Vision from Below
The problem with a traditional hierarchy is that everything gets passed down the line. When things move only from top to bottom, they reinforce old concepts of managing people. The organization never gets the synergy and help that comes from all the team members being completely engaged. To remedy this, you need to include a return path for everything, including vision.
Always pushing ideas and concepts down and never letting any bubble up is like constantly breathing in and never out. Toxins build up in the organizational bloodstream, doing great damage, and all you have to show for it is a lot of hot air.
Vision is a companion to direction — the connection between what needs to be done and why it needs to be done. But as anyone who has spent time in a hierarchical organization can tell you, when direction comes only from above, it quickly becomes ineffective. Experience on the front lines can provide critical information and clues about whether an organization's direction is working or if some collective is headed serenely and resolutely into a brick wall.
Make time on a regular basis to hear feedback from team members. Using open-ended questions, ask about their experiences and how they see their accomplishments interacting with the principles and bigger objectives. Stress that this is not a secret form of performance evaluation, and bring up your own concerns about where things might be going off track. If there are problems that people can see developing, it's better to know them now and to take steps while it's still be possible rather than to bury your head in the sand.
Sometimes the most important information will come when you're least expecting it. Be sensitive to what people say around you, both directly through words and indirectly in body language and action. When you see signs that what people are being asked to do is not meshing well with the overall direction of the group and organization, ask about it.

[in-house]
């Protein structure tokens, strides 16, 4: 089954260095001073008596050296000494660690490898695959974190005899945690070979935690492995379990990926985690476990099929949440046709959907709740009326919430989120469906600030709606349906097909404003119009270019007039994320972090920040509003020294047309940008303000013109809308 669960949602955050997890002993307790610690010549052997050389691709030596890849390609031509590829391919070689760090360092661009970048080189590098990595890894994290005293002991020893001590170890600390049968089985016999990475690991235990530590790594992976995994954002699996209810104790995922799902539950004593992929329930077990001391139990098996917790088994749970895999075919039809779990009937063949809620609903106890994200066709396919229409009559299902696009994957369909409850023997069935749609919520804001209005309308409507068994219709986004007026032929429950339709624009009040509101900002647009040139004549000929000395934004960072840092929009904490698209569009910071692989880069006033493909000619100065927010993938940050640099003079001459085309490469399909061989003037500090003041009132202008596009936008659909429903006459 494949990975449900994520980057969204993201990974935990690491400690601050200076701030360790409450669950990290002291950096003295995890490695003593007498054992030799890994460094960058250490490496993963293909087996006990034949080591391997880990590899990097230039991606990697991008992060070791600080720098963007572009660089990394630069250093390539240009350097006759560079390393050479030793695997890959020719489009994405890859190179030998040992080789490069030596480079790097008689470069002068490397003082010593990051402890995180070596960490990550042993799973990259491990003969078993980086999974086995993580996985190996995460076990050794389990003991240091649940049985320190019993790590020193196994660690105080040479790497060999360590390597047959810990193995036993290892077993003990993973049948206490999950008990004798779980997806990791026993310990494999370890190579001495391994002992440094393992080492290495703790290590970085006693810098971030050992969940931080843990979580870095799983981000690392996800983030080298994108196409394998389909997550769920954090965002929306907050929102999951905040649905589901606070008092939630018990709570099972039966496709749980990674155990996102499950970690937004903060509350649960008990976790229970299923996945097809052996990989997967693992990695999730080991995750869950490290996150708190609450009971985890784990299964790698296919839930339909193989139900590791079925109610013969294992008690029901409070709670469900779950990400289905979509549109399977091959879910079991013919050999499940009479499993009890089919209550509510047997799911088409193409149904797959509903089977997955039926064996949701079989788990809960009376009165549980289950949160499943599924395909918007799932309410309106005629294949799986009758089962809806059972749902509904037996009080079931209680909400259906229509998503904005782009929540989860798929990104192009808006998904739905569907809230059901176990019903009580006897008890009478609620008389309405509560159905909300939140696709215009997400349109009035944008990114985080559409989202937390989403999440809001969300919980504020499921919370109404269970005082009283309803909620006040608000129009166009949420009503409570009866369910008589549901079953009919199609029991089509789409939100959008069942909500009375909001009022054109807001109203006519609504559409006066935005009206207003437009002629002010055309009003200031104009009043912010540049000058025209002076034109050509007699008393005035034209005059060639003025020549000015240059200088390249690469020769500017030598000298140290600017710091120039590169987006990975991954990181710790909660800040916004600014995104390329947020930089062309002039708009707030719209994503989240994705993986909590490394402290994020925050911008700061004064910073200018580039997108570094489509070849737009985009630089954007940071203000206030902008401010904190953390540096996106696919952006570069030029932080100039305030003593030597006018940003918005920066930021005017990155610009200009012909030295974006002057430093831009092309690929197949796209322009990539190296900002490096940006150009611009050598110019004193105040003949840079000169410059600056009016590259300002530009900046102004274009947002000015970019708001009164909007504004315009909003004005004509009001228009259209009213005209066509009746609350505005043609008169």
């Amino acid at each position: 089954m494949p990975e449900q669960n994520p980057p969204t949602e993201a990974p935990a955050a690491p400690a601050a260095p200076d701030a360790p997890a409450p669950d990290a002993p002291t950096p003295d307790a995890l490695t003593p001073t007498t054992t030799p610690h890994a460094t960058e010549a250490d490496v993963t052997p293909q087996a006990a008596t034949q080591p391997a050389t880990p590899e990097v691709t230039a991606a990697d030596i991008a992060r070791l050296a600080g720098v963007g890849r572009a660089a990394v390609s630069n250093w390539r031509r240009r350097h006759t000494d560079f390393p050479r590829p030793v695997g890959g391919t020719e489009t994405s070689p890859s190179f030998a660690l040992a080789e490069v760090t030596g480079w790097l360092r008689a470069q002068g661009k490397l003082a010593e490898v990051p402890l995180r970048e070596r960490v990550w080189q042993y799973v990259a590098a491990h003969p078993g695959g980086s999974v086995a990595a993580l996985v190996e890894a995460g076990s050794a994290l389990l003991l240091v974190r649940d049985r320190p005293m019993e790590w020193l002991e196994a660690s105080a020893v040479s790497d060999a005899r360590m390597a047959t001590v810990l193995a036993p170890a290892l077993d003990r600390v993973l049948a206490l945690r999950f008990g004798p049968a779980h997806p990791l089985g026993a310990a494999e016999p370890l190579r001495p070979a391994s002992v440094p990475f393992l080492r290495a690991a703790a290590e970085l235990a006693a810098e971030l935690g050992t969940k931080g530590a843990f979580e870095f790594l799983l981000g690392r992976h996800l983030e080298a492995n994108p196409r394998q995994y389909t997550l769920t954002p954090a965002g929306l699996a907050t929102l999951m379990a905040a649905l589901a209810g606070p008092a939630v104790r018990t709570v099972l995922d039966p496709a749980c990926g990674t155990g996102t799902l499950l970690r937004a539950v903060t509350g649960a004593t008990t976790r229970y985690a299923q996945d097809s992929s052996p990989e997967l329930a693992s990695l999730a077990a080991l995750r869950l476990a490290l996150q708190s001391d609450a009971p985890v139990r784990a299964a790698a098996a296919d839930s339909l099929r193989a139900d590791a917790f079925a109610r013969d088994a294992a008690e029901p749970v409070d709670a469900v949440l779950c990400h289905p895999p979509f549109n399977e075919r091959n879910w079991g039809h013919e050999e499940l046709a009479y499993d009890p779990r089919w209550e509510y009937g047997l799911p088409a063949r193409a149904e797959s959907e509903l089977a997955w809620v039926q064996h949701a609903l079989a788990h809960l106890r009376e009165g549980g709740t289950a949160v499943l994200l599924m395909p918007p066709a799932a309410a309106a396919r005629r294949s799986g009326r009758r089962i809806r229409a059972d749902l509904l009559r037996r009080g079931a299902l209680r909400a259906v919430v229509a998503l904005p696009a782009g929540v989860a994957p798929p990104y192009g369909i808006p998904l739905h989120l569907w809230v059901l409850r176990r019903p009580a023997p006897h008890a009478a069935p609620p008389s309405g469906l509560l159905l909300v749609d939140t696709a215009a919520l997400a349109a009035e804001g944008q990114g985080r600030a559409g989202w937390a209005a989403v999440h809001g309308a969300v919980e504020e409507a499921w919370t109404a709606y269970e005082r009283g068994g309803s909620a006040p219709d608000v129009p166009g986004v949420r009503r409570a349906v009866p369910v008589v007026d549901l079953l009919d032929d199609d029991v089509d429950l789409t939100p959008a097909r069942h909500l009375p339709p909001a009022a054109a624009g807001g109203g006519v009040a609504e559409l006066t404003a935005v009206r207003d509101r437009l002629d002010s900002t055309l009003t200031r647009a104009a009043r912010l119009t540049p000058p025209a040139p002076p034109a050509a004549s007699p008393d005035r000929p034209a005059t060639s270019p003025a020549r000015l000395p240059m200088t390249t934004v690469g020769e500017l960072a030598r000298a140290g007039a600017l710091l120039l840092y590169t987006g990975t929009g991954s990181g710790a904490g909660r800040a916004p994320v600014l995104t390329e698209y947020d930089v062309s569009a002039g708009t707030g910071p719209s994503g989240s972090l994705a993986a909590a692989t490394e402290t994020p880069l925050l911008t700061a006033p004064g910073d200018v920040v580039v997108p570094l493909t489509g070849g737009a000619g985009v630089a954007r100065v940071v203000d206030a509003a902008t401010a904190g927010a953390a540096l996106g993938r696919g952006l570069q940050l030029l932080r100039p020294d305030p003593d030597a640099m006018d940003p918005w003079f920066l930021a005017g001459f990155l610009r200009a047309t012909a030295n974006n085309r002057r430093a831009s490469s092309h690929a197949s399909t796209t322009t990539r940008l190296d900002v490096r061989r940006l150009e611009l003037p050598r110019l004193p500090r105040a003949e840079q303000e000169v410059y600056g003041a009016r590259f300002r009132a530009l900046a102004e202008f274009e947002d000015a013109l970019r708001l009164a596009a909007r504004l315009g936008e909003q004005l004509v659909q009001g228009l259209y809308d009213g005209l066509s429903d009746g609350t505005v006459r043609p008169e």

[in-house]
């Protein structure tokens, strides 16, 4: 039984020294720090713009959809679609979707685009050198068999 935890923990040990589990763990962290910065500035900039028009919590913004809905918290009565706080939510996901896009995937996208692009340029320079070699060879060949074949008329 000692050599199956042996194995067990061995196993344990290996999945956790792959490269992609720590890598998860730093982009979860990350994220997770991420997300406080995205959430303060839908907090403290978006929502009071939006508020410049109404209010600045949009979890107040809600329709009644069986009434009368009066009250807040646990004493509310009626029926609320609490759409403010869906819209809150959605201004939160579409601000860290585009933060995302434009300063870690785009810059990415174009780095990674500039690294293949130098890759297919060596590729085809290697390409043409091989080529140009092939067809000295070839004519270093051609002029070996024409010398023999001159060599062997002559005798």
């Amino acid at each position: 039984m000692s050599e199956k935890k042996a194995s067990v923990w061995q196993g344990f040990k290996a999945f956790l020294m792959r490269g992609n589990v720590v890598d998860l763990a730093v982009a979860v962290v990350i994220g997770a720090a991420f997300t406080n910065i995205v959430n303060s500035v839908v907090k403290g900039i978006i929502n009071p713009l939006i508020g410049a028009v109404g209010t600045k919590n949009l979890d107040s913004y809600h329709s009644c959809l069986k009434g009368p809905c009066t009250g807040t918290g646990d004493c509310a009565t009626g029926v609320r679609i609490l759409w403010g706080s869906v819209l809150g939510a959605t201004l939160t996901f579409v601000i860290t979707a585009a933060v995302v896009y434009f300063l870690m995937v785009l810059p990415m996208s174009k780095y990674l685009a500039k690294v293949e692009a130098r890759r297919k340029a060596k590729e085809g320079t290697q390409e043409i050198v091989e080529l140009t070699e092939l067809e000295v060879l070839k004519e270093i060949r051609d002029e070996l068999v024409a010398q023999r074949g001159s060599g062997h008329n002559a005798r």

When asking questions, you keep in mind that this is a learning process for all and not an interrogation. People will open up to the former while hiding from the latter.
Building the Upward Ladder
The bigger and more complex your team or group, the more isolated you can become from the people who compose it. In such cases, you need to create mechanisms to ensure that communication can occur from the bottom to the top of the organization. In those answering directly to you, instill a discipline of ensuring personal vision and its transmission upwards. Regularly hear what these people are learning, and make the lessons learned available to all. That's taking the information that percolates up and disseminating it out and down again, so it helps enrich everyone's experience.